Few ancient texts are known today -- and even fewer are still in print. Chinese General Sun Tzu's The Art of War is one of the few ancient texts still known, published, and widely read across the world. To that end, The Art of War has been translated into countless languages. Lionel Giles is responsible for the most popular English translation of the book, but readers have stated that they enjoyed English translations by people like military historian Ralph D. Sawyers and Thomas Cleary.
The Art of War was originally published in the 5th century BC as a military treatise, which promulgated things like military strategy and tactics and warfare. There are 13 chapters in the book, each of which is made up of a different aspect of warfare and how it relates to military strategies and tactics (one chapter is called "Waging War" for example; another is called "Classification of Terrain"). Secondarily, the book covers things like the history of Chinese military, weapons, and spies. The Art of War is also responsible for a considerable number of quotes which have endured in the cultural pantheon to this day. Perhaps the most famous line from The Art of War is the following: "If you know the enemy and know yourself, you need not fear the result of a hundred battles. If you know yourself but not the enemy, for every victory gained you will also suffer a defeat. If you know neither the enemy nor yourself, you will succumb in every battle."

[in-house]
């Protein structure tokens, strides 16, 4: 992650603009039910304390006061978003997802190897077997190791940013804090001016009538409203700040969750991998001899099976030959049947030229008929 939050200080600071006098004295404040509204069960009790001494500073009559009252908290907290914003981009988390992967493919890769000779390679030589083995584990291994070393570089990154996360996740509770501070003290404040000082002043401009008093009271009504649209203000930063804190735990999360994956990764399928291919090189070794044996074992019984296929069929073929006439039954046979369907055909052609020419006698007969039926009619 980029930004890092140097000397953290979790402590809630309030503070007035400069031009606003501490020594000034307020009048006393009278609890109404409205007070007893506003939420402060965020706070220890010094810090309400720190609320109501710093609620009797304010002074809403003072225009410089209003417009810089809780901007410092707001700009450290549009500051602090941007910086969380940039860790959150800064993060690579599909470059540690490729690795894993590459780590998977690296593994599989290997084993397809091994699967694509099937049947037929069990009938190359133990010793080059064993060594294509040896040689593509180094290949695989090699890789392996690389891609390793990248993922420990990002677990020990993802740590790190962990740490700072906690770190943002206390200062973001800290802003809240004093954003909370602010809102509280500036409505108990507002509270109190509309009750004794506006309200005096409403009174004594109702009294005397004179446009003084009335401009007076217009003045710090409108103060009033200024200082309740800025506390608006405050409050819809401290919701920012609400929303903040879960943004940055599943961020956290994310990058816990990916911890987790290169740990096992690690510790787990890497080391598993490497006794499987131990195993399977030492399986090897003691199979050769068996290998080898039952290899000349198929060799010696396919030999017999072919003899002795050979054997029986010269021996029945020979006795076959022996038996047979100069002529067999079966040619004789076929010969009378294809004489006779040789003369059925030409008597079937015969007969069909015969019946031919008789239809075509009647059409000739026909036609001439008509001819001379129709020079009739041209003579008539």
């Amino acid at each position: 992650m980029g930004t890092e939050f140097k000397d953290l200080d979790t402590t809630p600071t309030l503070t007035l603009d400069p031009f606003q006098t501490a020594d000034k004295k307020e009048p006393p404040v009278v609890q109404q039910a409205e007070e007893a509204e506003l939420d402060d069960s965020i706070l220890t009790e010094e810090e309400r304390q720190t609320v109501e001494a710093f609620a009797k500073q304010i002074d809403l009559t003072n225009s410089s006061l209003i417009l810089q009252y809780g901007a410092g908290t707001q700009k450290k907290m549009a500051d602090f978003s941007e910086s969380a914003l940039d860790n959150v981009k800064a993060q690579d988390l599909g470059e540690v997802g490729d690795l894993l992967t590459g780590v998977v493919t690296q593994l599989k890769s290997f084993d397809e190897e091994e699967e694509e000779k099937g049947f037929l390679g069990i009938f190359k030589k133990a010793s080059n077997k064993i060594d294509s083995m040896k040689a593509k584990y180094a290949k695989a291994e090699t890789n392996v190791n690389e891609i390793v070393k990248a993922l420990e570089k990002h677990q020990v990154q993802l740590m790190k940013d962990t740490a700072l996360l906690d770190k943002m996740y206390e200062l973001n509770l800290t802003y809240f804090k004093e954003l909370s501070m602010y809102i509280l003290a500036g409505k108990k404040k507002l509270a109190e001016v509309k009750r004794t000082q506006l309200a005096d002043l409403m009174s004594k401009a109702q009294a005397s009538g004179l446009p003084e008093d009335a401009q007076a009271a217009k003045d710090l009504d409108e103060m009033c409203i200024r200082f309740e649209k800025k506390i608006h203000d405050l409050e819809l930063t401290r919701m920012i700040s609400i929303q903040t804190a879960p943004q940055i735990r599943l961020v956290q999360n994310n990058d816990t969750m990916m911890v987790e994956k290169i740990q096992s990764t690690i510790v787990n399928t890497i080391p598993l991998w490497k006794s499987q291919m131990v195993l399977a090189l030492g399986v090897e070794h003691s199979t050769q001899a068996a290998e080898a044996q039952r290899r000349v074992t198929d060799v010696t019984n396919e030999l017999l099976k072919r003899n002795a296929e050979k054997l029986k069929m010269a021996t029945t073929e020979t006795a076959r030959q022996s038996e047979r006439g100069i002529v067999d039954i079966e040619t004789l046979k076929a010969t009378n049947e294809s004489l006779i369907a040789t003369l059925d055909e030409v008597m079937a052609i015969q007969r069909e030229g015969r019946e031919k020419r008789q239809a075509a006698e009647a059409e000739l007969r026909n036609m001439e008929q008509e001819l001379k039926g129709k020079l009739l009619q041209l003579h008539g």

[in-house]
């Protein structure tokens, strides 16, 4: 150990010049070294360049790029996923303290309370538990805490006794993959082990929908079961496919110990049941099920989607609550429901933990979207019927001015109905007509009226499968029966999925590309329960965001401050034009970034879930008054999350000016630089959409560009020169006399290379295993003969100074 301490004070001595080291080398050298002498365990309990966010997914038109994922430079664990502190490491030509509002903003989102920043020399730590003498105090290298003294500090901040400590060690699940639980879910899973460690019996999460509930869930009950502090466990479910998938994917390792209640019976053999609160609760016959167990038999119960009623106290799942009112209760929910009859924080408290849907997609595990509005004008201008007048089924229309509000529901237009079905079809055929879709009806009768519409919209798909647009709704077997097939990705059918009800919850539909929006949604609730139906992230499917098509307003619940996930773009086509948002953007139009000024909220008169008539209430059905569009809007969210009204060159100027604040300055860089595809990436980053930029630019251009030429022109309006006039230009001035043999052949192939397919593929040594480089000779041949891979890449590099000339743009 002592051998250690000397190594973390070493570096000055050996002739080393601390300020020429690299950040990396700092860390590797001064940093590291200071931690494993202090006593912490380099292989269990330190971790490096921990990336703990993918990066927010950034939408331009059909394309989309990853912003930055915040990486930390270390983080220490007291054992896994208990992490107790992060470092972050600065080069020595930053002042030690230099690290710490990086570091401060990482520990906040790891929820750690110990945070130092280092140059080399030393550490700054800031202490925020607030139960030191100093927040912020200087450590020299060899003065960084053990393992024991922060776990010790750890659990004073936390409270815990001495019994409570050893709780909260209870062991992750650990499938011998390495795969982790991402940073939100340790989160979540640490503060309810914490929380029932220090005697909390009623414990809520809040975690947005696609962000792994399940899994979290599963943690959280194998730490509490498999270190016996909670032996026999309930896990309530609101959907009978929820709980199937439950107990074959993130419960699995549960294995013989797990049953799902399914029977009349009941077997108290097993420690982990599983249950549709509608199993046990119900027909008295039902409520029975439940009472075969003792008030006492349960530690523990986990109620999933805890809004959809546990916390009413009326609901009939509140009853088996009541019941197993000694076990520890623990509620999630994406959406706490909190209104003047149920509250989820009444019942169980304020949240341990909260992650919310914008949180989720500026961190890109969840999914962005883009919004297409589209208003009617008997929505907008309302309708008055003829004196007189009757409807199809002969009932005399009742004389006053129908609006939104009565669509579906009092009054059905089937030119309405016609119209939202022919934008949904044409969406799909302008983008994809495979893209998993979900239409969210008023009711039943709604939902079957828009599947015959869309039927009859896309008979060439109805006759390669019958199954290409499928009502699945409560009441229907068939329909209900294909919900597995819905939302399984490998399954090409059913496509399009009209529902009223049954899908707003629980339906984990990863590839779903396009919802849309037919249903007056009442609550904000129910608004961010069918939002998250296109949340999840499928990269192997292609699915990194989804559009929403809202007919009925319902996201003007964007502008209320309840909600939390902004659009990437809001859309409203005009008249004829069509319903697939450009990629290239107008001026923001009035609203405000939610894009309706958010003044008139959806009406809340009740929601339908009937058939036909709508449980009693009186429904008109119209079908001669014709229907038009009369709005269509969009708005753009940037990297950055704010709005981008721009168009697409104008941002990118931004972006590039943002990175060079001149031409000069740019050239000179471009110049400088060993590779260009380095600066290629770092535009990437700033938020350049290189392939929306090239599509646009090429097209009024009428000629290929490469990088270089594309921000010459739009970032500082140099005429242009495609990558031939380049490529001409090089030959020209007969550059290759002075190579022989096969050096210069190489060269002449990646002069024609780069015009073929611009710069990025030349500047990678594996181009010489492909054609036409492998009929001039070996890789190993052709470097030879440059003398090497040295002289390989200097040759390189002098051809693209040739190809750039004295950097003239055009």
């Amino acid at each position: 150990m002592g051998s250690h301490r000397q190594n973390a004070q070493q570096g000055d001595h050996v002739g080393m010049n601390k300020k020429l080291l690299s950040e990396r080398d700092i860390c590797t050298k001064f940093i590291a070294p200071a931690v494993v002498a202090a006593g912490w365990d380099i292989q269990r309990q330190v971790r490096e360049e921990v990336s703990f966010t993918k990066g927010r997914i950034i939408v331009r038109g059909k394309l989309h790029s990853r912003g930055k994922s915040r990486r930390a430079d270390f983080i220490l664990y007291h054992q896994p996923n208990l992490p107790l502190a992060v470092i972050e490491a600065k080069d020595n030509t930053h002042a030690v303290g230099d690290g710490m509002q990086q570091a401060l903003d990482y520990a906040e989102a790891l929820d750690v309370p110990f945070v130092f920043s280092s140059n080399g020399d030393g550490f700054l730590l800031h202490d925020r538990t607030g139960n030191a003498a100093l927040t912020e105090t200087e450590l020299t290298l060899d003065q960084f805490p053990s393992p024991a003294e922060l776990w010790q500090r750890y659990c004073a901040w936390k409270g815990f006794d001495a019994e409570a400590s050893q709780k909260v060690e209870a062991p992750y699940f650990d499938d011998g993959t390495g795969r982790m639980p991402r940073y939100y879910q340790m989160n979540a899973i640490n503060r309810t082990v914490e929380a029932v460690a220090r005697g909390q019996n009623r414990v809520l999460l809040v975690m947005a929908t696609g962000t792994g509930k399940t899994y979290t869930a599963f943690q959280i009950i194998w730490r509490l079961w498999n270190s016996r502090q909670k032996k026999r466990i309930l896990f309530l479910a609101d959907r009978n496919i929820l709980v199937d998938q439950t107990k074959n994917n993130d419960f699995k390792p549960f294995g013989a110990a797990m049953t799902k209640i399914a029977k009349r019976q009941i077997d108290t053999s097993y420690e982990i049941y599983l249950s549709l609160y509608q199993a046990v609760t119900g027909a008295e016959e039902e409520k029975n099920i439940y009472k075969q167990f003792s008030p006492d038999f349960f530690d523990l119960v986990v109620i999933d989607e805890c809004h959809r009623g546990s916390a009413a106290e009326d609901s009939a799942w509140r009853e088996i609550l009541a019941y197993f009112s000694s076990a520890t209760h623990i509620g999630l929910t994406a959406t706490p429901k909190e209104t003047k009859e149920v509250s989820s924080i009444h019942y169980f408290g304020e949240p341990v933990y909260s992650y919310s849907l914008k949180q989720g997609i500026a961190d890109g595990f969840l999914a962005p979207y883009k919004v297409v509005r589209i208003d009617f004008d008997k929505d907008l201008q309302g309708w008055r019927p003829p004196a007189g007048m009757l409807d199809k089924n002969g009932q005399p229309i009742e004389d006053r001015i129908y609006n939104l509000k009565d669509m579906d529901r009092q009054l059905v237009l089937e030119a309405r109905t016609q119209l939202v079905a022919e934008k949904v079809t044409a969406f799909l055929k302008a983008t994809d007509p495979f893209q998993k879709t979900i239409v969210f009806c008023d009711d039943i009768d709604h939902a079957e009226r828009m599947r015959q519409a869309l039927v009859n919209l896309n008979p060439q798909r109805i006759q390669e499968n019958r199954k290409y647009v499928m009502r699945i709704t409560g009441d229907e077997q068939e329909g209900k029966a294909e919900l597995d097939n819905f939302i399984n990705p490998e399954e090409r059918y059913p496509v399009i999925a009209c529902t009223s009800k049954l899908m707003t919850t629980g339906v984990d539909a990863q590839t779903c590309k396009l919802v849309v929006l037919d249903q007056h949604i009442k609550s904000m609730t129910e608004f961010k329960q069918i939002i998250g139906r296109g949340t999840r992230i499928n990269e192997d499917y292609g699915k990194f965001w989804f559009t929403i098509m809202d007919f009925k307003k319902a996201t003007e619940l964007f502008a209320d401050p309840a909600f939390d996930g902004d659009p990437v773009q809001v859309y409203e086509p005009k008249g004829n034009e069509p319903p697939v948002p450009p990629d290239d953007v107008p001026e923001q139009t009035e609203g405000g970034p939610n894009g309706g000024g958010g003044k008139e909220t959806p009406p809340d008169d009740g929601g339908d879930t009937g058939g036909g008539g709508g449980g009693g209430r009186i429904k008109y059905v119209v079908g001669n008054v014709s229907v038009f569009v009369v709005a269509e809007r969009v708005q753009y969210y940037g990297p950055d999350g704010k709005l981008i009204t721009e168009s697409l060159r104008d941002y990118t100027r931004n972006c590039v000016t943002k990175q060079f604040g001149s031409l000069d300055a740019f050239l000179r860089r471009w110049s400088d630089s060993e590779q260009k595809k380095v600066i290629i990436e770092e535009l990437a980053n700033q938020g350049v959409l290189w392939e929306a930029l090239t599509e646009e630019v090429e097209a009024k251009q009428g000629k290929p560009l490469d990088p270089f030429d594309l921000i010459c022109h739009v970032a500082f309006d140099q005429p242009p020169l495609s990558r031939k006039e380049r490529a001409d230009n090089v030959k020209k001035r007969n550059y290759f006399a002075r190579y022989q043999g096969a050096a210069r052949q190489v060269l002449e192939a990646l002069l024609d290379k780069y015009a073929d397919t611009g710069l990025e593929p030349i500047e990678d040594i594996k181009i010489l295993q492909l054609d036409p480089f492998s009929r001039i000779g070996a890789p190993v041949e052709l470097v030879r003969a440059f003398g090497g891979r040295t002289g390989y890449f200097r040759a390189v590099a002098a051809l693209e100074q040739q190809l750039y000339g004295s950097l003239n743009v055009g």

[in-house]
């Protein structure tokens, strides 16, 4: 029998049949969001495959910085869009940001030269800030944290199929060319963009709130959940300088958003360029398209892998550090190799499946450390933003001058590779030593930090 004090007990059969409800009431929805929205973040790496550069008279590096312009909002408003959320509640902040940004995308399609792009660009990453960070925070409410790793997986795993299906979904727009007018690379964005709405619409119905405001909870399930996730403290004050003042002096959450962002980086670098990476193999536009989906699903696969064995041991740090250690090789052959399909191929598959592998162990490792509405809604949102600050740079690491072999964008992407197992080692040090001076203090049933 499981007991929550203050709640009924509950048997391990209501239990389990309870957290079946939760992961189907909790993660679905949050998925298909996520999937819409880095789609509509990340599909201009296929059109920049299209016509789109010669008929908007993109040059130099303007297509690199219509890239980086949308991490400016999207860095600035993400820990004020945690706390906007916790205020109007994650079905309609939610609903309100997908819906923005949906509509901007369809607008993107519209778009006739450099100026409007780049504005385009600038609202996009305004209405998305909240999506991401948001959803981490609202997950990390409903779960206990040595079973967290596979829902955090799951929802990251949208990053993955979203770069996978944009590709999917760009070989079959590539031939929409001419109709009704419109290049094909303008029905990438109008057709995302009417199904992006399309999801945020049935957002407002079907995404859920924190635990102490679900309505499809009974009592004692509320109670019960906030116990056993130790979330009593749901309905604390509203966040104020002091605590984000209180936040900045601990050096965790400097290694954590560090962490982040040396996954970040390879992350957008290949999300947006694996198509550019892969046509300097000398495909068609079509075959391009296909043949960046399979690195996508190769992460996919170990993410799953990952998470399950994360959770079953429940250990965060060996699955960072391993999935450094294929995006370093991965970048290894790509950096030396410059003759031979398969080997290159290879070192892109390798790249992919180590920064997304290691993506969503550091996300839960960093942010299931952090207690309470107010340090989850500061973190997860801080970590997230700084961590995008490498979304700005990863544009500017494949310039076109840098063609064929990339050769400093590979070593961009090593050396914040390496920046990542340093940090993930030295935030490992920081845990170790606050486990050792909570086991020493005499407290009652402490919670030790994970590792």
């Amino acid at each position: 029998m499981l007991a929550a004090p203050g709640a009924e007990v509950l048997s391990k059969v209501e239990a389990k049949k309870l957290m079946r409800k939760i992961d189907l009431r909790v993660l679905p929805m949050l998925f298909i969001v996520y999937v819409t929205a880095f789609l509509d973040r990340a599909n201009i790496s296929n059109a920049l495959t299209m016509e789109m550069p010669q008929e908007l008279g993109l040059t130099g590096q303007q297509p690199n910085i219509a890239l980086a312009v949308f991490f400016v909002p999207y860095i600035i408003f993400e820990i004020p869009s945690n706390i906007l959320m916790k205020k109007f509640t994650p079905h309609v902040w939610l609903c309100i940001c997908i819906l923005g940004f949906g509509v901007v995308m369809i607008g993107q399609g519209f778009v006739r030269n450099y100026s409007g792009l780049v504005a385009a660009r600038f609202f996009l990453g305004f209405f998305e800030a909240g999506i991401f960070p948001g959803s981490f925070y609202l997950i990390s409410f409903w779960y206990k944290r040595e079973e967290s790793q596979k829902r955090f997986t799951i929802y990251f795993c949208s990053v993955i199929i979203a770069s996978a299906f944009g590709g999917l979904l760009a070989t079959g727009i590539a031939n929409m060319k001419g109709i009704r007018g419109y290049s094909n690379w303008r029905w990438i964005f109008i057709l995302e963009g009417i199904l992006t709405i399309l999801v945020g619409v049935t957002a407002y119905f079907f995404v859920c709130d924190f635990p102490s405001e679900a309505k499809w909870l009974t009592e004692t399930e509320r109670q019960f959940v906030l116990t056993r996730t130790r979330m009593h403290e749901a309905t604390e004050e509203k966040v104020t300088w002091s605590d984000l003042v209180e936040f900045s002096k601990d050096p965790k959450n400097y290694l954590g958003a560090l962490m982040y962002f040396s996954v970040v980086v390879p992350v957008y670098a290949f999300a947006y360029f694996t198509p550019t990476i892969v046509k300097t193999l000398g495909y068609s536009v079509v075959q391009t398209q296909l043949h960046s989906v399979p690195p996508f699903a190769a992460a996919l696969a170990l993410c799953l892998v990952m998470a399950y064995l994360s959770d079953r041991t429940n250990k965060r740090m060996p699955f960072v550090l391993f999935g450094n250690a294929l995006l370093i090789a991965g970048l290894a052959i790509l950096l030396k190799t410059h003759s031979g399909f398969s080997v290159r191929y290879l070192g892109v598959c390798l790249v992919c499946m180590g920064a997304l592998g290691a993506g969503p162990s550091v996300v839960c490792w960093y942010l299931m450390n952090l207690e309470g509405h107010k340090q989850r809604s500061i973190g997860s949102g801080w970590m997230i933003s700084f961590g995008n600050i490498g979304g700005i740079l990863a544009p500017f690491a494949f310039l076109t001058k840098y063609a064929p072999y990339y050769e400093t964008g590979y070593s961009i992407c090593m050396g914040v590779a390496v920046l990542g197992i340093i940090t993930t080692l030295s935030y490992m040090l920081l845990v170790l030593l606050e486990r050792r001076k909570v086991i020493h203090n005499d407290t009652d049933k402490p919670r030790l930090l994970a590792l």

To this day, Generals have drawn inspiration from The Art of War when formulating strategy for their own troops. In fact, U.S. General Norman Schwarzkopf Jr., who led all Coalition forces during the Gulf War, drew a tremendous amount of inspiration from the book when planning strategy and tactics for the war. The book is also extremely applicable to areas of life outside of the military such as decision-making in the business world, legal strategy, sports, life in general -- and even video games.